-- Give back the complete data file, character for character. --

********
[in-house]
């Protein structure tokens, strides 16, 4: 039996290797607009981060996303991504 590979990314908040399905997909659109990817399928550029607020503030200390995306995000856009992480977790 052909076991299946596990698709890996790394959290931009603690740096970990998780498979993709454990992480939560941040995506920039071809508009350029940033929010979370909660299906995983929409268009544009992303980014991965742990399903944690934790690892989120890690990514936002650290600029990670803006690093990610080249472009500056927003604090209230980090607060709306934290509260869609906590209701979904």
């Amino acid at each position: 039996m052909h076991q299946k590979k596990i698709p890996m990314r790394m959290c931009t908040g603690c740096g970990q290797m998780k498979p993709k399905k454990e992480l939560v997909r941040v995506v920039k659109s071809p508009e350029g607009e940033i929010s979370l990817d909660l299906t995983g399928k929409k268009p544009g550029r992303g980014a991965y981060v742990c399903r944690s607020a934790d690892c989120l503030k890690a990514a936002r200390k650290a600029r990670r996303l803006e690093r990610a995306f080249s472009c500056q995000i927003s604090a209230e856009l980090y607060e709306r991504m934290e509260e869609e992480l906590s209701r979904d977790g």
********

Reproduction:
[in-house]
């Protein structure tokens, strides 16, 4: 039996290797607009981060996303991504 590979990314908040399905997909659109990817399928550029607020503030200390995306995000856009992480977790 052909076991299946596990698709890996790394959290931009603690740096970990998780498979993709454990992480939560941040995506920039071809508009350029940033929010979370909660299906995983929409268009544009992303980014991965742990399903944690934790690892989120890690990514936002650290600029990670803006690093990610080249472009500056927003604090209230980090607060709306934290509260869609906590209701979904």
């Amino acid at each position: 039996m052909h076991q299946k590979k596990i698709p890996m990314r790394m959290c931009t908040g603690c740096g970990q290797m998780k498979p993709k399905k454990e992480l939560v997909r941040v995506v920039k659109s071809p508009e350029g607009e940033i929010s979370l990817d909660l299906t995983g399928k929409k268009p544009g550029r992303g980014a991965y981060v742990c399903r944690s607020a934790d690892c989120l503030k890690a990514a936002r200390k650290a600029r990670r996303l803006e690093r990610a995306f080249s472009c500056q995000i927003s604090a209230e856009l980090y607060e709306r991504m934290e509260e869609e992480l906590s209701r979904d977790g």